We are regularly instructed by Scottish law firms to enforce judgments (decrees) awarded in Scotland against debtors who are either based in or have assets in England or Wales and need support with debt recovery.

The process of enforcing money judgments awarded in civil proceedings in one country of the UK in another country of the UK is set out in the Civil Jurisdiction and Judgments Act 1982, Schedule 6.

Which judgments are covered

This might be a county court or High Court judgment, a tribunal award, an arbitration award, or any document which in Scotland has been registered for execution in the Books of Council and Session or in the sheriff court books kept for any sheriffdom.

It does not, however, apply to judgments made in magistrates’ courts or those given in the exercise of jurisdiction in relation to insolvency law.

The certificate

To enforce the judgment in a different UK country, the creditor will require a certificate from the original court that awarded the judgment.

In order for the certificate to be awarded, the judgment must still be valid, enforcement not currently being stayed or suspended, and either the time for bringing an appeal has expired, no appeal has been made, or if one has been made, it has been rejected.

Once the certificate has been issued, the creditor applies – within six months - to the appropriate court in the country where it is to be enforced for the certificate to be registered. In England, Wales and Northern Ireland this is the High Court, and in Scotland it is the Court of Session.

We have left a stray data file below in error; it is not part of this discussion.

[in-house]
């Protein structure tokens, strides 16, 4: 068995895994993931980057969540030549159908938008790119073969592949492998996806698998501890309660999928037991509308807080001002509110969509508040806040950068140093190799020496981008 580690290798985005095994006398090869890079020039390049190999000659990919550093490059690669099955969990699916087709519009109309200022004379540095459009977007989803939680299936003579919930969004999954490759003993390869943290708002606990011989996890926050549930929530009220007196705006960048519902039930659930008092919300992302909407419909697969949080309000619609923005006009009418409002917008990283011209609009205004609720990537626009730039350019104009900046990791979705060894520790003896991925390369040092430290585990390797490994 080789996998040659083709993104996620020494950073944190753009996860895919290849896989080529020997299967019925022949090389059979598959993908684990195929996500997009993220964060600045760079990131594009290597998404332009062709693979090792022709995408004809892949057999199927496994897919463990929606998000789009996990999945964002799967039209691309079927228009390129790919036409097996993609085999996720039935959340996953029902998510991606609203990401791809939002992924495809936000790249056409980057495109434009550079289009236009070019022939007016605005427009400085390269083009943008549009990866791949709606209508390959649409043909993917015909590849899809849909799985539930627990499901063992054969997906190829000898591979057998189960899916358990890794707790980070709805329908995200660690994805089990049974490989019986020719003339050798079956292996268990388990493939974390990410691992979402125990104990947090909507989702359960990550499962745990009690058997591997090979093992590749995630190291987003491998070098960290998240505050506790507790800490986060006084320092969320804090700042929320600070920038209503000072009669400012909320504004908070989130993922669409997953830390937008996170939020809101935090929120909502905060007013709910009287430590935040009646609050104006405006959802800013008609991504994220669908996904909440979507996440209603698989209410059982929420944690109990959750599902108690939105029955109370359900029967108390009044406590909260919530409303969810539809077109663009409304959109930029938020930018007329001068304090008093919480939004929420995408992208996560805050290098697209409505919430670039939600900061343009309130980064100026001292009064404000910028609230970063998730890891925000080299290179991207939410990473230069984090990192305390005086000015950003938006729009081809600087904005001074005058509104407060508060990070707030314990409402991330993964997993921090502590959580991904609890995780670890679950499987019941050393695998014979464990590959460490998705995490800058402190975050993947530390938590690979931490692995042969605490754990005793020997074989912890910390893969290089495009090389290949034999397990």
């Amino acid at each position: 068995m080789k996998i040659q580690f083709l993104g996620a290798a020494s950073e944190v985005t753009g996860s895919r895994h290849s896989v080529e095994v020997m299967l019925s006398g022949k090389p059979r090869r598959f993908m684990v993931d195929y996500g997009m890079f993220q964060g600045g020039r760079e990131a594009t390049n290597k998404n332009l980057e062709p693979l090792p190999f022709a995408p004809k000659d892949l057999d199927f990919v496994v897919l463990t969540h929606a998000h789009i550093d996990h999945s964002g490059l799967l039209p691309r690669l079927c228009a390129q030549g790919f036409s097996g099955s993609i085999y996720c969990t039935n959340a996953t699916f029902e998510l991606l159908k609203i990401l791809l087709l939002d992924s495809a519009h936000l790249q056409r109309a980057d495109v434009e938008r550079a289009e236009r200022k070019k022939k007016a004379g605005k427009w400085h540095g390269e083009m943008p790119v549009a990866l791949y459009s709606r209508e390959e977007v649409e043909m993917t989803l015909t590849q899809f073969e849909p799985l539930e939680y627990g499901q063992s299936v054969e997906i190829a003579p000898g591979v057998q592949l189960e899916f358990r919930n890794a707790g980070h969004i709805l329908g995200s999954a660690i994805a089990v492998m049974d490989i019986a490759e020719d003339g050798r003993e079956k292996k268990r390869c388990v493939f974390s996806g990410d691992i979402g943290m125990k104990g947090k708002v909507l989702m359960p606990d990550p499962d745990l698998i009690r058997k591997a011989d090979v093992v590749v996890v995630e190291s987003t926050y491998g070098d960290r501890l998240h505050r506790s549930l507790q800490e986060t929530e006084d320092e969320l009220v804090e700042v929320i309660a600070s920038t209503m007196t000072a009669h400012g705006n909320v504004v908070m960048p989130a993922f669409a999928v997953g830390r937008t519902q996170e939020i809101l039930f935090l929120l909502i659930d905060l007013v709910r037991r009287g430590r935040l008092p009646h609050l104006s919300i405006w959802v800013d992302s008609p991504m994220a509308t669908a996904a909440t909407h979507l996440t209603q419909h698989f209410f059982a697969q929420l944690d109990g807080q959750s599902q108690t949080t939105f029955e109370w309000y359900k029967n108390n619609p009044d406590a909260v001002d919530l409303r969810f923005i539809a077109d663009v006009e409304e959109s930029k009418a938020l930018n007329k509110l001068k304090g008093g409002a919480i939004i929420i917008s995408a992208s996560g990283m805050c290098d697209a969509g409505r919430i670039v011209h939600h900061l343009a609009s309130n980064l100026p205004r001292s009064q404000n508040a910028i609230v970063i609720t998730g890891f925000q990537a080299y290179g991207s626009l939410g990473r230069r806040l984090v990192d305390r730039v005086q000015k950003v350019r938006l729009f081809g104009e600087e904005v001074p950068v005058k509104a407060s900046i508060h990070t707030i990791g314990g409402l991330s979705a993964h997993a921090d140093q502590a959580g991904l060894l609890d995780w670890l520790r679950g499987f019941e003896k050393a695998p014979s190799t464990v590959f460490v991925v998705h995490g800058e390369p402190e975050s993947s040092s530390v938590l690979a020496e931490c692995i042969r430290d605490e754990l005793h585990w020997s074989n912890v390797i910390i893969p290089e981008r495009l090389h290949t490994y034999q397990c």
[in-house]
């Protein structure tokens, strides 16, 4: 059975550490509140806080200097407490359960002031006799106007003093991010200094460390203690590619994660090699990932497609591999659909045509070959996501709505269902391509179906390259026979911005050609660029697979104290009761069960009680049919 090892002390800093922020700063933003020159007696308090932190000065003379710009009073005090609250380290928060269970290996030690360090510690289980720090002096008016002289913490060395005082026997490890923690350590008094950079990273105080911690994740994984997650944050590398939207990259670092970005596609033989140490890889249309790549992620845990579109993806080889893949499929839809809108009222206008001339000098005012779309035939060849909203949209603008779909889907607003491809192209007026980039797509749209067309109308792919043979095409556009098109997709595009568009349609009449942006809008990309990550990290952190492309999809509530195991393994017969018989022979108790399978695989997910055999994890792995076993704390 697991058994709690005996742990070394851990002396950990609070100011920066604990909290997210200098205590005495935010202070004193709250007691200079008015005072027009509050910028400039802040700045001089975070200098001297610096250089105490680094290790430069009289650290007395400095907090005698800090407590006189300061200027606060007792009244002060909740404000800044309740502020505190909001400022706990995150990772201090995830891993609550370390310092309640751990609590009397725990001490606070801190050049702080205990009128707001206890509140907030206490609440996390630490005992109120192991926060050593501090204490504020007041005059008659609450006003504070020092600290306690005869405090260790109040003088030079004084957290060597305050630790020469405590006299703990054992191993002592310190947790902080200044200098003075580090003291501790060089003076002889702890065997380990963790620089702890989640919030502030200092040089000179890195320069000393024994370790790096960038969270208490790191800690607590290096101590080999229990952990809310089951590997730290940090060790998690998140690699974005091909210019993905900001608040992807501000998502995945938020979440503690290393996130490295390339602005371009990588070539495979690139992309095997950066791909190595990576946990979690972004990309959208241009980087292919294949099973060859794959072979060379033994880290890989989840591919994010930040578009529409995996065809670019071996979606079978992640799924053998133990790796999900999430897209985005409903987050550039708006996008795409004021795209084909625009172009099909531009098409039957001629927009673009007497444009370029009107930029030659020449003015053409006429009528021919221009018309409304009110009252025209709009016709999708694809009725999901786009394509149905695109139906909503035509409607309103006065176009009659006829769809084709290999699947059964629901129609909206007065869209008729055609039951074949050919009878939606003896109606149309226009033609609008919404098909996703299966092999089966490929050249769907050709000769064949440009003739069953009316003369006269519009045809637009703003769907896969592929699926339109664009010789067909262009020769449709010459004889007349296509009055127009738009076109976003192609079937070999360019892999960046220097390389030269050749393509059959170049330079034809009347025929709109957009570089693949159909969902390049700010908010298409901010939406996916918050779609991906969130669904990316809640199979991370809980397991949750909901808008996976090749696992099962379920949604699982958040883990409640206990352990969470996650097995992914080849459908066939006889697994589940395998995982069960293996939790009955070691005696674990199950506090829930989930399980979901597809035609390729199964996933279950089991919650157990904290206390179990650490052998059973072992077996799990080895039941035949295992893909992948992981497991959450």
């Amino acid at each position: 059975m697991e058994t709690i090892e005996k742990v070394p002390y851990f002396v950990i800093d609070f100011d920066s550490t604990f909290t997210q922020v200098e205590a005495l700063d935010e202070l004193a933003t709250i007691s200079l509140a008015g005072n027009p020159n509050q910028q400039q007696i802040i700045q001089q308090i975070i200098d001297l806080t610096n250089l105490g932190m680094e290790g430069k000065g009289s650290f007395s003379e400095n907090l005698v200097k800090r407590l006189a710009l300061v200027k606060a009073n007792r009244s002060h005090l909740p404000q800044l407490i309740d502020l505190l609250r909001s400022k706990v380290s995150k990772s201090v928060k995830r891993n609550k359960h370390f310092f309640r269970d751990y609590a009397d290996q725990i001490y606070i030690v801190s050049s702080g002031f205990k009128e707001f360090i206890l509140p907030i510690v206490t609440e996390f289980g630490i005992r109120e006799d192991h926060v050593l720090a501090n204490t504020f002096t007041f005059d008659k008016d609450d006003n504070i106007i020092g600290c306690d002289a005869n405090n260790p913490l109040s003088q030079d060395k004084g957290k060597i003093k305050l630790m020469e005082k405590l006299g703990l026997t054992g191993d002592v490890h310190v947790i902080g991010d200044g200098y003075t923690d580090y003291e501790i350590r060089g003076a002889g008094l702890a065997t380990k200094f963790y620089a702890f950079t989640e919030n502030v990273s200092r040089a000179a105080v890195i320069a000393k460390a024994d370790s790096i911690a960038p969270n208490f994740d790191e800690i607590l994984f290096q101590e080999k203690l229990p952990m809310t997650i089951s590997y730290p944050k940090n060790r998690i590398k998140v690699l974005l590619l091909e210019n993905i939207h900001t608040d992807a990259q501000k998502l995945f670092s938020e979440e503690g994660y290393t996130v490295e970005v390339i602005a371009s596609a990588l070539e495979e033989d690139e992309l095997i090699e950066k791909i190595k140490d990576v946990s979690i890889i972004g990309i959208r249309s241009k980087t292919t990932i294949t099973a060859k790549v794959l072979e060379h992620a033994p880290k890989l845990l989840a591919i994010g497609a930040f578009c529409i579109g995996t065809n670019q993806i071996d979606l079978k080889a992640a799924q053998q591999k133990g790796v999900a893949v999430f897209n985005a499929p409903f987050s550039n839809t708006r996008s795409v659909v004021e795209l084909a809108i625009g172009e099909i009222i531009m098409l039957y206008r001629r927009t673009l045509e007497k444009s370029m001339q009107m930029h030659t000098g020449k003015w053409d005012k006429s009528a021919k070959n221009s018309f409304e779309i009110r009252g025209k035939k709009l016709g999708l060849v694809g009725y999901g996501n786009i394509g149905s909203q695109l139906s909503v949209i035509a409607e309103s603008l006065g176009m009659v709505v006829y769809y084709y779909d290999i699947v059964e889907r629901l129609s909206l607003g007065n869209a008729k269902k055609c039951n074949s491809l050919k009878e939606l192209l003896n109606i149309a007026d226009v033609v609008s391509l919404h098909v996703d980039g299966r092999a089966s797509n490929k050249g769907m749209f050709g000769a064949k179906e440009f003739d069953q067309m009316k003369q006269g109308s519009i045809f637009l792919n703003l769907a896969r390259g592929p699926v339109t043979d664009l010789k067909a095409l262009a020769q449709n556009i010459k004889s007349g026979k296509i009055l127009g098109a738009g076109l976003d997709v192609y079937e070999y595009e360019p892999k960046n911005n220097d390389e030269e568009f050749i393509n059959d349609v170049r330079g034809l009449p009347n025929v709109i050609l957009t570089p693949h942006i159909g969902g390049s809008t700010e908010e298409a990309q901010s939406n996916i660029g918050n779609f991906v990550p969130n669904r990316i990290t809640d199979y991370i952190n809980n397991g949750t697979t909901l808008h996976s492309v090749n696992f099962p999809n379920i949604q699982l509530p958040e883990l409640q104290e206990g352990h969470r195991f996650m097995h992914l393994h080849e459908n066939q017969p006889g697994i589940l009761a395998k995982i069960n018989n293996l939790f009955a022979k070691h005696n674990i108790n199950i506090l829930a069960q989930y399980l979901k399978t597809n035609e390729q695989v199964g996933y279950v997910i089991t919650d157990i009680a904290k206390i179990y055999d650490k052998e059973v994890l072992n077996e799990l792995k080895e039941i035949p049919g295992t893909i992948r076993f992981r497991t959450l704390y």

Once the certificate has been registered, it is enforced in exactly the same way as a judgment originally awarded in that country would be, by a High Court Enforcement Officer (HCEO) or county court bailiff.

Costs and interest from the original judgment may be added to the amount recoverable on the certificate, and those costs relating to obtaining and registering the certificate may also be added. Interest will continue to accrue at the rate specified in the certificate.

EU judgments

There is a similar process in place for the enforcement of judgments within the EU, called the European Enforcement Order, whereby a certificate can be requested from the original court without the need for further court proceedings.

David Asker

David is an authorised High Court Enforcement Officer and our Director of Corporate Governance